Can you tell me what you think on the Olympus DSLR E-500 Camera?

Discussion in 'Olympus Cameras' started by abbottie, Jun 29, 2012.

  1. abbottie

    abbottie New to Mu-43

    Jun 29, 2012
    I have the chance of buying an Olympus E-500 DSLR Camera from a Friend (He bought it brand new way back in 2006 on a whim and it was never used that much)
    I don't know much about Olympus cameras, He only wants £120 for it with a 17.5-45mm Lens fitted
    It is in as new condition.
    Thank you for your answers.

    Seo Services India
  2. DeeJayK

    DeeJayK Mu-43 Hall of Famer

    Feb 8, 2011
    Pacific Northwest, USA
    Real Name:
    That price is roughly in line with what that kit is selling for on US eBay. The camera is a bit of a dinosaur with just an 8MP sensor. In addition the Four Thirds (as opposed to Micro Four Thirds) system is all but on life support at this point.

    I can't help but think that you'd be much happier by spending a few dollar more on something like an E-PL1 kit. The E-PL1 is smaller than the E-500, has a 12MP sensor and can use all of the :43: lenses, which are more plentiful.
  3. Ned

    Ned Mu-43 Legend

    Jul 18, 2010
    Alberta, Canada
    Huh, whut?

    Lenses are the strength of the Four-Thirds system, and the one major deficiency in the Micro Four-Thirds system. The Four-Thirds lens collection is a COMPLETE system, even consisting of some of the best top-pro glass in the world (including the fastest zoom lenses made, all winners of the EISA awards professional lens category). The Micro Four-Thirds lens system on the other hand, is far from complete, with no fast telephotos whatsoever and only one fast zoom which has just been announced and should be arriving soon.

    That's not to say that the Micro Four-Thirds system will not eventually get to the place Four-Thirds is. In fact, at the rapid rate of growth it's showing I would surmise that it will reach that point faster than any other system has in the past. That still doesn't change the fact though, that the system is less than 5 years old and still maturing from infancy!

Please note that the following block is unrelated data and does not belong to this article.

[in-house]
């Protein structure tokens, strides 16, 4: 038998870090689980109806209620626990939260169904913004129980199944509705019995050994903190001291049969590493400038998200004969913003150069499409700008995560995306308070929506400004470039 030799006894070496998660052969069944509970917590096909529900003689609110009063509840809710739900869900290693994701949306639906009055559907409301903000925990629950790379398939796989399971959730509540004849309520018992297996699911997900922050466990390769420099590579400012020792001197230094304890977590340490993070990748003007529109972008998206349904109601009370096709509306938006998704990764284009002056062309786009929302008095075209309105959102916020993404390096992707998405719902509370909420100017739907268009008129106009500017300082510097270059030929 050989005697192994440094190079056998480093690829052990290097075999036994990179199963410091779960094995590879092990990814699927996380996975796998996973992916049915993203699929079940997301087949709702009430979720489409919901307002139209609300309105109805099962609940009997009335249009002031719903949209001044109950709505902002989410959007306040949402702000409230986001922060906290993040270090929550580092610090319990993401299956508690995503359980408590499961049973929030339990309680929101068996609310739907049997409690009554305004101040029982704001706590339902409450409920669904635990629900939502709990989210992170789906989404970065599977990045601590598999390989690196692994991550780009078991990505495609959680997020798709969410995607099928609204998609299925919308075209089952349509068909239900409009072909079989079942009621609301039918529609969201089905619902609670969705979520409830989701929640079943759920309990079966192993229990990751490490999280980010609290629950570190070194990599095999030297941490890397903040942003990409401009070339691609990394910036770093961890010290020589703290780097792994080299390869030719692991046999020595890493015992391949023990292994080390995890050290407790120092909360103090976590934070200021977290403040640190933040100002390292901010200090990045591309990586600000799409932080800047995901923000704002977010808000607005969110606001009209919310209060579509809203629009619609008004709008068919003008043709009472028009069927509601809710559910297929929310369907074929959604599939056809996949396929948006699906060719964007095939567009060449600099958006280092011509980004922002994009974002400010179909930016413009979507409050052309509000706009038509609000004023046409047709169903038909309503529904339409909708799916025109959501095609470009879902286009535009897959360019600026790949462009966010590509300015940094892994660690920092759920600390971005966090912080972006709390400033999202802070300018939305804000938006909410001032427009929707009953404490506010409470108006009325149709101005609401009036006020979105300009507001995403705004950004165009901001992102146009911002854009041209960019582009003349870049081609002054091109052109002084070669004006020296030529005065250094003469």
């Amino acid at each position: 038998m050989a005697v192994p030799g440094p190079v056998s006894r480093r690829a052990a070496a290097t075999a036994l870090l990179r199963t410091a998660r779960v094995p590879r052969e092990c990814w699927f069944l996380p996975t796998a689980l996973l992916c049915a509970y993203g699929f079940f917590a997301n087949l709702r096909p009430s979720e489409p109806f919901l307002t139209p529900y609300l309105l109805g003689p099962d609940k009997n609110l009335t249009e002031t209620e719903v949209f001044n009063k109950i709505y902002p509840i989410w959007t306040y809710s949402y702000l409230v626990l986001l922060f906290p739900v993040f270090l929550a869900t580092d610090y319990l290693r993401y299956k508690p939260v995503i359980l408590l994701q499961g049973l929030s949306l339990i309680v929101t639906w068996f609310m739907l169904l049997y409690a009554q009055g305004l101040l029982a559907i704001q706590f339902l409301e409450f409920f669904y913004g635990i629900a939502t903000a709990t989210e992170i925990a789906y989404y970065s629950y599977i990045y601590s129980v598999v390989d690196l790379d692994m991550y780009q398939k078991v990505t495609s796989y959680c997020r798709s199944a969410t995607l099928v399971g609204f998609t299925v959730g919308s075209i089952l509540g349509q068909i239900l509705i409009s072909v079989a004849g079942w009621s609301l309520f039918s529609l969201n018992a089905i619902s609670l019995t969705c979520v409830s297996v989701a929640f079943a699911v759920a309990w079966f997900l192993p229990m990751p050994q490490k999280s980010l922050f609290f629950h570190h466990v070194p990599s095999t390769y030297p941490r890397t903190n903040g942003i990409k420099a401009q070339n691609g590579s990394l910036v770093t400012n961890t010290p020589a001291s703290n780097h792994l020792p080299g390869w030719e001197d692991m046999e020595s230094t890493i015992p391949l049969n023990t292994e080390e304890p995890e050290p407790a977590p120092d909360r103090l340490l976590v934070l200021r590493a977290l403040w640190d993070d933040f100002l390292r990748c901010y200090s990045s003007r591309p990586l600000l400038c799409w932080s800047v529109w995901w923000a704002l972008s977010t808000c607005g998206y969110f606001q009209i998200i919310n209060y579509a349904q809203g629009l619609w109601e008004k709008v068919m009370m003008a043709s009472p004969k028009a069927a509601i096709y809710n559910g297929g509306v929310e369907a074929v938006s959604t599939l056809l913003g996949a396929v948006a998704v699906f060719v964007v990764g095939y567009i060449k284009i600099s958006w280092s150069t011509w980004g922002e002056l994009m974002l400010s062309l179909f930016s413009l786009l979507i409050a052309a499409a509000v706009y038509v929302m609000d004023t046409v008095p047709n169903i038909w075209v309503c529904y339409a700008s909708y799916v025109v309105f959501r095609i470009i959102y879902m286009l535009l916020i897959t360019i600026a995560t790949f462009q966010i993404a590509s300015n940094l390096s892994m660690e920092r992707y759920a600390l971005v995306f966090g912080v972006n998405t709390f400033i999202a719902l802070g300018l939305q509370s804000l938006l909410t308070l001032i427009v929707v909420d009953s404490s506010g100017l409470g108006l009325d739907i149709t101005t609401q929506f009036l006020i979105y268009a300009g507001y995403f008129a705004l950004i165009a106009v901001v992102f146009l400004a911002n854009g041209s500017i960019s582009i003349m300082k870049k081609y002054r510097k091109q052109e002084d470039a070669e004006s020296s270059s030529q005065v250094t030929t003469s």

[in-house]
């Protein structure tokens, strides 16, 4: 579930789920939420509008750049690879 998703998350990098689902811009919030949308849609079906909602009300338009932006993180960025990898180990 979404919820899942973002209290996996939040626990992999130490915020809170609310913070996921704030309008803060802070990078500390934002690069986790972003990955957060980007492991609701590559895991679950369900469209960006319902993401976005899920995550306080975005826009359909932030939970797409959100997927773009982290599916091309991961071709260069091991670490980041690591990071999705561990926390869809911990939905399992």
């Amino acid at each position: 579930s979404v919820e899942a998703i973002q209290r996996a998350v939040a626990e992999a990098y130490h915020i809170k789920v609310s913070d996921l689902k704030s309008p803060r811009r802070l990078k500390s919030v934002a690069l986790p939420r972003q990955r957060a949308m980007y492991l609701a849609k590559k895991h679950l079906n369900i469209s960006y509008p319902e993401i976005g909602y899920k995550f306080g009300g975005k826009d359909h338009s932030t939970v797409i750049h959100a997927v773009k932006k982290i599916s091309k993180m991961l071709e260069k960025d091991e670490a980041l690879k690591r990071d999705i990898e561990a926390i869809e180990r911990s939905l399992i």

The advantage of the Micro Four-Thirds system on the other hand, are high-performance compact bodies. They will take your Four-Thirds glass though (it doesn't work the other way around), which is why I use Four-Thirds glass with Micro Four-Thirds bodies, to get the best of both worlds.

    The E-500 uses a nice Kodak CCD sensor instead of the Panasonic NMOS sensors seen on more recent cameras (up until the E-M5, which is a new manufacturer). It may have less megapickles, but I doubt you will be displeased with the results. However, I would get rid of that 17.5-45mm lens first off. That was the softest Zuiko Digital lens ever made, and does nothing but mar the system in my opinion. One thing you will not get with the E-500 is the IBIS which Olympus is known for, but you will get the same SSWF dust buster which works so well.
  4. DeeJayK

    DeeJayK Mu-43 Hall of Famer

    Feb 8, 2011
    Pacific Northwest, USA
    Real Name:
    I stand corrected. I guess what I was trying to convey is that the :43: lens ecosystem is continuing to expand, while I haven't seen a new Four Thirds lens announcement in a while.
  5. AoxomoxoA

    AoxomoxoA New to Mu-43

    Apr 28, 2012
    My first digital camera was a Nikon Coolpix 995 and at the time i was really not interested in much except taking a good picture and it did that well!

    A fishing boat ride into a typhoon in 2003 did that camera in and I picked up an Olympus E-500 two lens kit at Costco to replace it. I honestly had no idea what full frame/APS C/FourThirds meant at the time only that when I picked it up vs a Canon Rebel (my budget at the time), it felt a little more substantial. It had 2 kit lenses and they were a tad faster than the one the Canon kit had, and it was a little cheaper.

    That was my decision making process and knowledge level at the time.

    The pictures however, were stunning. Colors looked so good. I had no idea of all the limitations as far as low light and sensor size and equivalence etc.

    That awoke the interest in me and it has turned into my dominant (by a long range) hobby.

    I moved to an E-3 in 2008 and have some of the very nice HG and SHG lenses and now have an E-M5 and am so giddy about that.

    The E-500 lives on in that same vein as I gifted it to a treasured employee at the time (I've retired) and he just takes great snapshots with it and has no clue why.